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Mol Biol Cell. 2009 Mar;20(5):1419-27. doi: 10.1091/mbc.E08-08-0851. Epub 2008 Dec 30.

The conserved RIC-3 coiled-coil domain mediates receptor-specific interactions with nicotinic acetylcholine receptors.

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1
Department of Physiology, Hebrew University, Hadassah Medical School, Jerusalem, 91120, Israel.

Abstract

RIC-3 belongs to a conserved family of proteins influencing nicotinic acetylcholine receptor (nAChR) maturation. RIC-3 proteins are integral membrane proteins residing in the endoplasmic reticulum (ER), and containing a C-terminal coiled-coil domain (CC-I). Conservation of CC-I in all RIC-3 family members indicates its importance; however, previous studies could not show its function. To examine the role of CC-I, we studied effects of its deletion on Caenorhabditis elegans nAChRs in vivo. Presence of CC-I promoted maturation of particular nAChRs expressed in body-wall muscle, whereas it was not required for other nAChR subtypes expressed in neurons or pharyngeal muscles. This effect is receptor-specific, because it could be reproduced after heterologous expression. Consistently, coimmunoprecipitation analysis showed that CC-I enhances the interaction of RIC-3 with a nAChR that requires CC-I in vivo; thus CC-I appears to enhance affinity of RIC-3 to specific nAChRs. However, we found that this function of CC-I is redundant with functions of sequences downstream to CC-I, potentially a second coiled-coil. Alternative splicing in both vertebrates and invertebrates generates RIC-3 transcripts that lack the entire C-terminus, or only CC-I. Thus, our results suggest that RIC-3 alternative splicing enables subtype specific regulation of nAChR maturation.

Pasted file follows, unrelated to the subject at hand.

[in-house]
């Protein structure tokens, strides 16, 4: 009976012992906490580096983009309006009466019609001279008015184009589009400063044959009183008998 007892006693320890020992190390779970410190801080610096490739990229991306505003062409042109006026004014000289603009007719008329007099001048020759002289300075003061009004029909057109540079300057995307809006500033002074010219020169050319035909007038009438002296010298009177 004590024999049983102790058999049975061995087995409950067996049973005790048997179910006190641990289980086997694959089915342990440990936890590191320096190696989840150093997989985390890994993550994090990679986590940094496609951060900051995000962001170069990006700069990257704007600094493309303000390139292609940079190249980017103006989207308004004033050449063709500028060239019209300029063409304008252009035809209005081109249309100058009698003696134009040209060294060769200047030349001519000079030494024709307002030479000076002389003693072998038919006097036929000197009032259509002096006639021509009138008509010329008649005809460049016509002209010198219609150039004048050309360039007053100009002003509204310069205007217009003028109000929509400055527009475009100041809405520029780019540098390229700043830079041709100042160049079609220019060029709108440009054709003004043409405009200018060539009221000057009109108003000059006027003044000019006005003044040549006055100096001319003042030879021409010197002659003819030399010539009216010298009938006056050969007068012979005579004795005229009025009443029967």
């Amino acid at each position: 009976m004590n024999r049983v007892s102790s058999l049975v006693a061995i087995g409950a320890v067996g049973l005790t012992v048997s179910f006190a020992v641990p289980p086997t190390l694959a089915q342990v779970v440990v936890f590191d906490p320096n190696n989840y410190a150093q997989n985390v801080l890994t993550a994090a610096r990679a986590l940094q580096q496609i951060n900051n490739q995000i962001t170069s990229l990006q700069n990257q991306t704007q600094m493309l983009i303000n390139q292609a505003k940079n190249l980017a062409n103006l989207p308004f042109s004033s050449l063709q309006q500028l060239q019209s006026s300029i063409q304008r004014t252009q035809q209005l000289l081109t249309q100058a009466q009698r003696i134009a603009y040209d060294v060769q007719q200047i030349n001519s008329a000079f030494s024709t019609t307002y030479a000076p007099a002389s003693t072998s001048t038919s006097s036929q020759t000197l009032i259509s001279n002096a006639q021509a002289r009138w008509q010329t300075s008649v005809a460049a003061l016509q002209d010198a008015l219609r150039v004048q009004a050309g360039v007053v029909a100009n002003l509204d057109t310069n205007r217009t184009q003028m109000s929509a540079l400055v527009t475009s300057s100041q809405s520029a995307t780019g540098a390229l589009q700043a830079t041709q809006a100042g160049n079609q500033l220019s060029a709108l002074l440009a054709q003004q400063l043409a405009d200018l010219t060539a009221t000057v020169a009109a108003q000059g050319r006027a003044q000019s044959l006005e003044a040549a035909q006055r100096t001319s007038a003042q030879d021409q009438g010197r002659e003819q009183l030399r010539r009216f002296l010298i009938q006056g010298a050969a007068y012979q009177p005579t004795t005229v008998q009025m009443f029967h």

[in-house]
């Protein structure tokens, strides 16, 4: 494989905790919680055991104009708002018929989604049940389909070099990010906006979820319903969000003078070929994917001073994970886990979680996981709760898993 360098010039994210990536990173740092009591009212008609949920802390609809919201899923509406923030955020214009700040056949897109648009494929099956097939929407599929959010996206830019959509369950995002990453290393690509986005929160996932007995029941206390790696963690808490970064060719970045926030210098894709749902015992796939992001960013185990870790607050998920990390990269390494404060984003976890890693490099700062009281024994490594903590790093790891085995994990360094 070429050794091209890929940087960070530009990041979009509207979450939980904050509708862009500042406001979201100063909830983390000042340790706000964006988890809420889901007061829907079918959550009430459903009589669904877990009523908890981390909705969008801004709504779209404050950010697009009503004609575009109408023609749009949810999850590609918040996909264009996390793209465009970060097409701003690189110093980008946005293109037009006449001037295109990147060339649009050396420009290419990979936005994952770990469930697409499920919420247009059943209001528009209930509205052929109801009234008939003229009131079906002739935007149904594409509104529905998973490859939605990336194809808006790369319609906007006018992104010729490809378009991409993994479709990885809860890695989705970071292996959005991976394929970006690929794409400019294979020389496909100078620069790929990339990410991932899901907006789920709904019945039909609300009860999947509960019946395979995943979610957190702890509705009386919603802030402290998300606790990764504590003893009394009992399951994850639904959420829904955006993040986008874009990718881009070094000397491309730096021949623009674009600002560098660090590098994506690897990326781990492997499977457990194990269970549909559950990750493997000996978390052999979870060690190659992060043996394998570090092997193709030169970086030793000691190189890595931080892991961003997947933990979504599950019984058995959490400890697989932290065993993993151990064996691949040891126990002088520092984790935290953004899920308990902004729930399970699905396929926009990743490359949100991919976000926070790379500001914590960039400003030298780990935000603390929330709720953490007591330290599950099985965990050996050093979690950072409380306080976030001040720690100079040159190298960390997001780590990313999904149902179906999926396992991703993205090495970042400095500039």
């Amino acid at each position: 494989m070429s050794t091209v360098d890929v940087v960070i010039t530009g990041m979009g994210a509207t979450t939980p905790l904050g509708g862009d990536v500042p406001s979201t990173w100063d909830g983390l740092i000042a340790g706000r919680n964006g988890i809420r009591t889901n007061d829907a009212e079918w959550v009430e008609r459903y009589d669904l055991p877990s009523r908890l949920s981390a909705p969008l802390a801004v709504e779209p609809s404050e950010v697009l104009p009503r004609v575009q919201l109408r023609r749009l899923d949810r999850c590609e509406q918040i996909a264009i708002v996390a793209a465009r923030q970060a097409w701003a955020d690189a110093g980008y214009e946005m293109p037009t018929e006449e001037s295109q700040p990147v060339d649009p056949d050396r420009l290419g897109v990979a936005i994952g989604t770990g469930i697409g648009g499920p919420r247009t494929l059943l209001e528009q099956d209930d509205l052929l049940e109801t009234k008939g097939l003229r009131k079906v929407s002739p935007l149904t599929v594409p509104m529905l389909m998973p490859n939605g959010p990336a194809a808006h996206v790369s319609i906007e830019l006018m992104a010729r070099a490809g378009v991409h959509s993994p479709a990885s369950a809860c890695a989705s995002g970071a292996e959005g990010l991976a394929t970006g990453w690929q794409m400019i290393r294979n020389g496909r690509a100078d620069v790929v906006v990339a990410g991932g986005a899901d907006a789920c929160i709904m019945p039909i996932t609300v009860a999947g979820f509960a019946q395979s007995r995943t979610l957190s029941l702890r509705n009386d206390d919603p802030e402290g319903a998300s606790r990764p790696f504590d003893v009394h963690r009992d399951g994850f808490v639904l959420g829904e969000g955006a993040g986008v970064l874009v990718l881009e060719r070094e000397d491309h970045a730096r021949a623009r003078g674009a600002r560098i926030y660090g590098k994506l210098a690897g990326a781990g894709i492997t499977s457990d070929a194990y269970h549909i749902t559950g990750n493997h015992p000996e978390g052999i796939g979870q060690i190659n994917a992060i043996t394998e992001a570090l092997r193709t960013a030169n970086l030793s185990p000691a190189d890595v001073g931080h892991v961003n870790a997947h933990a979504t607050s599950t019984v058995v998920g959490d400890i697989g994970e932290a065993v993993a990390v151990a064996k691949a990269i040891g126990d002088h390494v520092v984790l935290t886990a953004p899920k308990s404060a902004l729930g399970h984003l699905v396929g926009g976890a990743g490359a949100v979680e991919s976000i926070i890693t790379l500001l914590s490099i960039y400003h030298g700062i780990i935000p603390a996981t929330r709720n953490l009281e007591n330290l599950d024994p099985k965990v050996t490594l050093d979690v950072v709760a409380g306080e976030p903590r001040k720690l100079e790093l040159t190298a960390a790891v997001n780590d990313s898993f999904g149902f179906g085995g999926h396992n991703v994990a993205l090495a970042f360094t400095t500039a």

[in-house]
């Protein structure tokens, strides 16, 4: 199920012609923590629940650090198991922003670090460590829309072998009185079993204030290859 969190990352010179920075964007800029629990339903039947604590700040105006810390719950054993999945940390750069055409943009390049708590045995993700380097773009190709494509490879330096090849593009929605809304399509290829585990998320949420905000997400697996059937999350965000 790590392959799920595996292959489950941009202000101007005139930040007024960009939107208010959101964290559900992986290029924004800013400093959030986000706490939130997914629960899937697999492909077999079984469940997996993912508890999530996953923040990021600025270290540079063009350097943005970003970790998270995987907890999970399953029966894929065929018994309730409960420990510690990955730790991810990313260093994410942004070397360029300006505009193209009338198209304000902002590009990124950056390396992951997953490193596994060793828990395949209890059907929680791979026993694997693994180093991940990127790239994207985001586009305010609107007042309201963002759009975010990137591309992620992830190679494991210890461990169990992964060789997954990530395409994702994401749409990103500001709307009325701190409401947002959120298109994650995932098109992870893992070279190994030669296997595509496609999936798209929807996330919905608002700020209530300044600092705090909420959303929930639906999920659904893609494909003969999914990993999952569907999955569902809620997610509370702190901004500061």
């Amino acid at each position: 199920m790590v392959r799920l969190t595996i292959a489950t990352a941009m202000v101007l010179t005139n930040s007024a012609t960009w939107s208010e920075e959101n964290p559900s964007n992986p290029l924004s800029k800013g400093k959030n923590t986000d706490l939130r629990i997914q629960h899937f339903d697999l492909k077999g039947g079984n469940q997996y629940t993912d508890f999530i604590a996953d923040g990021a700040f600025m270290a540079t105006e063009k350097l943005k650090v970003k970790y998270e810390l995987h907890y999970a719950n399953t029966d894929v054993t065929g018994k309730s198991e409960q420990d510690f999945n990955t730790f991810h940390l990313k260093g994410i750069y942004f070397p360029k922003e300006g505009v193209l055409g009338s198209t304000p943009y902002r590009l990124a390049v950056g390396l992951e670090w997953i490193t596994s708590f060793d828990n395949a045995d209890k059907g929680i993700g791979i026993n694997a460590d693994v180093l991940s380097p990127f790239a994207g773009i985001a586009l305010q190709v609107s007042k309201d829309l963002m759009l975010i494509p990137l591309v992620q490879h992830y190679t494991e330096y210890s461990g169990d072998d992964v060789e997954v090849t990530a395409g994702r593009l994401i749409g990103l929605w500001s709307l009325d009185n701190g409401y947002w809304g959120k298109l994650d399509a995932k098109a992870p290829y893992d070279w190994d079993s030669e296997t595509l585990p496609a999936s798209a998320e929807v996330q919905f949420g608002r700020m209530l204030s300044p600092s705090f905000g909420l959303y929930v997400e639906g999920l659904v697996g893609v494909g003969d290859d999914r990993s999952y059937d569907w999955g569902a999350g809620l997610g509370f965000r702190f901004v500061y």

PMID:
19116311
PMCID:
PMC2649256
DOI:
10.1091/mbc.E08-08-0851
[Indexed for MEDLINE]
Free PMC Article
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